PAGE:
By Nicholas Anderson, Editor in Chief.
In general, you may think that right-wing politicians are relatively better educated than some of the other political parties because it is understood that they represent the “moneyed” folk, their important financial supporters. Of the 38 MPs in the Kokoomus (Conservative) Parliamentary Group, 26 have Masters degrees, 4 are doctors, and 3 are policemen, while just a few have missed out on any formal tertiary education. Given that the Party has already spent 12 years in government during the last 15 years, one would think that they would be welcoming skilled immigrants and lower-paid care workers because our ageing population urgently needs more skilled foreigners and care workers to supplement our falling numbers of workers. The present government, the employers’ unions, and the media have all recognized the need for more skilled immigrants and lower-paid care workers – this has never been in doubt.
Strangely this appears not to be the case with this Parliamentary Group, who are now proposing to treat immigrants separately from what they initially called “Native Finns” (whatever that means). They later changed this unfortunate expression to “Finnish nationals living here as permanent residents” which is not much better! The Party has proposed 9 “new” recommendations that contain some real stinkers. Given that the party has been in government for most of the last 15 years, one can ask why they are coming with 9 proposals just now when in opposition!
Basically, they want to limit welfare benefits for new arrivals until they learn Finnish, (nothing said about learning Swedish), and become really familiar with Finnish society. Without full access to low basic benefits, how can anyone learn Finnish and learn to read HS or HbL in a few years when they are looking for work, or working in low paid jobs, if found, and raising a family. Finnish is not exactly a useful language in the global markets and familiarisation with Finnish customs and traditions – and that is a tough demand even for Finns. Furthermore, three of the proposals are merely copy/paste solutions from Sweden, Norway and Denmark. They represent lazy thinking, and are basically aimed at keeping economic migrants out of the country, even though we already have such policies in place here.
Finns are justifiably proud of our Constitution that explains the meaning of Equality in Section 6. “Everyone is equal before the law and no one shall, without an acceptable reason, be treated differently from other persons on the ground of sex, age, origin, language, religion, conviction, opinion, health, disability or other reason that concerns his or her person. Furthermore, equality of the sexes is promoted in societal activity and working life, especially in the determination of pay and the other terms of employment.”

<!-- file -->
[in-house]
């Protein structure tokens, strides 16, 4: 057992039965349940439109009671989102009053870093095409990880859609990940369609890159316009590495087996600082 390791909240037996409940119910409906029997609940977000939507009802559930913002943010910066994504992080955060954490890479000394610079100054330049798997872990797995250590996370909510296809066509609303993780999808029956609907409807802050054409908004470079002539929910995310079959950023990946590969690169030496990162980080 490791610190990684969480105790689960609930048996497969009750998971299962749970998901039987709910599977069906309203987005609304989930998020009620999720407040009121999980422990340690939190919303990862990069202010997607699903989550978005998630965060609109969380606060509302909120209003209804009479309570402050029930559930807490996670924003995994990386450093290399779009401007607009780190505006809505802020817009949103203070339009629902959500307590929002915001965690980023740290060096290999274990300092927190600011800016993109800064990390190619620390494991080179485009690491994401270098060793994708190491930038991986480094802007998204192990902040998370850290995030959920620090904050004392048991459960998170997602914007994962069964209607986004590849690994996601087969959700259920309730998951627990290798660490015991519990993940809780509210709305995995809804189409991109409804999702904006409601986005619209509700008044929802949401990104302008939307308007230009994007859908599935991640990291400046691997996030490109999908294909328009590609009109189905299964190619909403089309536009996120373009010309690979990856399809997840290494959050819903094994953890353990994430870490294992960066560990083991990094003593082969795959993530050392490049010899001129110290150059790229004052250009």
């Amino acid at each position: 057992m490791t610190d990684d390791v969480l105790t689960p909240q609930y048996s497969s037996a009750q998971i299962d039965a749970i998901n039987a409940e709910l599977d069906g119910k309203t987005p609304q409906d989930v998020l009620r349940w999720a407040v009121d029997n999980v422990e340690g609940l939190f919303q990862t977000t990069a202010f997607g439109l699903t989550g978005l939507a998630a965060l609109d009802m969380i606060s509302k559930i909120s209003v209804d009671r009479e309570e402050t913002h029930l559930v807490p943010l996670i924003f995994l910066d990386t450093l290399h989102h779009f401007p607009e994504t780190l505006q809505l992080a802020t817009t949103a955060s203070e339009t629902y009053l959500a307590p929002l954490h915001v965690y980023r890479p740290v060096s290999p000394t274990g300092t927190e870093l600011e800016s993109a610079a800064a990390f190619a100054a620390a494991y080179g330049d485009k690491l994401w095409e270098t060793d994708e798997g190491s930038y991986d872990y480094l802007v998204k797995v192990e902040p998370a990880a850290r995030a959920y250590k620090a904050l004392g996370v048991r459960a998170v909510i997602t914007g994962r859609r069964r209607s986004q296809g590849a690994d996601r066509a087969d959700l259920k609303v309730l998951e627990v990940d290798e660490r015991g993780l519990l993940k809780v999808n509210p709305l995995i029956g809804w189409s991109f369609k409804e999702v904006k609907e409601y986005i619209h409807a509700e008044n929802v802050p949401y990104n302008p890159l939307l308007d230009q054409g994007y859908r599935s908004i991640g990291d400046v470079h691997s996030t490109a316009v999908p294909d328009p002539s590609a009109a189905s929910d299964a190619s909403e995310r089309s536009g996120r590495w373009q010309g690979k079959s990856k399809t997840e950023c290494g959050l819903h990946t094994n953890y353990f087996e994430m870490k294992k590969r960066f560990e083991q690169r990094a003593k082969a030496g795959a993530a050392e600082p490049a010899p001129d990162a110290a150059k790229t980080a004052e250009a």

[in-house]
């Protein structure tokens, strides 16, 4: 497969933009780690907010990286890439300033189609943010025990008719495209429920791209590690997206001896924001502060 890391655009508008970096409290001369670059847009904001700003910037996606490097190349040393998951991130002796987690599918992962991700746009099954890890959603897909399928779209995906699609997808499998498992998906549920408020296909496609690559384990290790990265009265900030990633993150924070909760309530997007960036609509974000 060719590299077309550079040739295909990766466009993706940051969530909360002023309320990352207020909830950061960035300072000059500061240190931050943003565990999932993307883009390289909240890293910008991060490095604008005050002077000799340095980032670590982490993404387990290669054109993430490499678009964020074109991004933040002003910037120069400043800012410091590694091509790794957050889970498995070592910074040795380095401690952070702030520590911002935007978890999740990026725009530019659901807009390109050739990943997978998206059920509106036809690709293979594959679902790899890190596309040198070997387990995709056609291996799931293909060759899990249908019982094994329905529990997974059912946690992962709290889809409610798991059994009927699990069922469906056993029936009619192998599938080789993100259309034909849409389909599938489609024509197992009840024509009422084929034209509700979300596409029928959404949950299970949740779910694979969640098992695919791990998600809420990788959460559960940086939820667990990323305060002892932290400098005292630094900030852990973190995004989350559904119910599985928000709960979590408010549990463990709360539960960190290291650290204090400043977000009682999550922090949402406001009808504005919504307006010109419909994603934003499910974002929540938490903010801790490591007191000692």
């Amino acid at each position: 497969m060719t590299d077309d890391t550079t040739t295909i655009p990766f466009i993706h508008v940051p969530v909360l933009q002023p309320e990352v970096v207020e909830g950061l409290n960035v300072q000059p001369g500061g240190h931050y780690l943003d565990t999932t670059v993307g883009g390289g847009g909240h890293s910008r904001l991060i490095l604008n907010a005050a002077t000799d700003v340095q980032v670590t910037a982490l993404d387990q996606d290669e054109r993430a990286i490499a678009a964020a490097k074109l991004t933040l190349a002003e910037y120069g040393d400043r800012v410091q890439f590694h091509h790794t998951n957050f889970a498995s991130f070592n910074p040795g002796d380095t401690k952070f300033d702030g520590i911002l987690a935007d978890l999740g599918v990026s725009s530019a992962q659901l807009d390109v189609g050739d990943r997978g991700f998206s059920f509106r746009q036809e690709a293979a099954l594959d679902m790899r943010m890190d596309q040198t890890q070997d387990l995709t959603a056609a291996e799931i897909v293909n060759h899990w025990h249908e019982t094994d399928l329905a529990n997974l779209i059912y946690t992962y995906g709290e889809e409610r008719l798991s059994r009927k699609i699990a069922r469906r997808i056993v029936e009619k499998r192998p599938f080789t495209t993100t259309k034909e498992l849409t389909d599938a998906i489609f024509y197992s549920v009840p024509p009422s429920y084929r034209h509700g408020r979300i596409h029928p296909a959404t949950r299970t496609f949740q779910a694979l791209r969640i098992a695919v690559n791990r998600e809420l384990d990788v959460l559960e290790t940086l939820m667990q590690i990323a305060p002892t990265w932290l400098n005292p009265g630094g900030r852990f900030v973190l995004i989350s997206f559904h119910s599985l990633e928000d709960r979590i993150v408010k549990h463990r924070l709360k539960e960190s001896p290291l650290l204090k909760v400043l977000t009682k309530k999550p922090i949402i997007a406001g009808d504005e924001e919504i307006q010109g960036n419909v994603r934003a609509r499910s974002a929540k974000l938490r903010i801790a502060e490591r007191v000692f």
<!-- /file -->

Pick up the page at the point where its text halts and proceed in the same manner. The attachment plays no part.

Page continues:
The Constitution does not define “everyone” to mean just “Finnish nationals living here as permanent residents”. Many other groups are left out by the Party’s proposals like other EU residents, newly arrived foreign partners of Finns, and foreign students studying at Finnish universities who would like to stay on and work here. Finland belongs to the EU where we enjoy, at least in principle, freedom of movement and the right to live and work inside the EU. This is important for us Finns and for other EU residents. Thus on these two counts the Party seems to be taking a big step in proposing retrograde changes to the Constitution when they are supposed to be the most pro-European party!
The present government has announced new measures to attract well-educated families to migrate to Finland – https://jobs.workinfinland.fi. This is an attractive place to work because society is well organised and democracy flourishes. Finns are well-educated and generally welcome conscientious foreigners – we are not overly racist or xenophobic. Basic services are efficient and income inequality is low. The environment is clean, and the streets and towns are safe. The negatives are well-known. We have a cold climate, winters are long and our main language is not useful outside Finland. However, most people speak English and a few other languages, so the question of languages is not such a big thing. More and more companies have foreigners working for them since we are very dependent on exports.
However, there are some other negative factors that need attention. Young folk from the EU who come to Finland through relationships or marriage have a really hard time finding work because foreigners are not the first choice in the private sector, and opportunities few and far between in the public sector. Unemployed partners seldom stay for long and often take their wife or husband to other countries where more job opportunities are available. Many top performing foreign students from the EU or elsewhere who have graduated from our universities often complain about discrimination when trying to secure a job. They too cannot afford or want to spend too much time searching when many job applications go unanswered.
Political parties are opinion leaders that need to back up their promises with real incentives to help foreigners find work and, more importantly, encourage employers to accept that diversity is what most firms and the economy as a whole need… and surprising, the Conservative Party is not setting a very good example here today.
By Nicholas Anderson – First published in Swedish, August 2021 in Affärsmagasinet Forum / Forum Business Magazine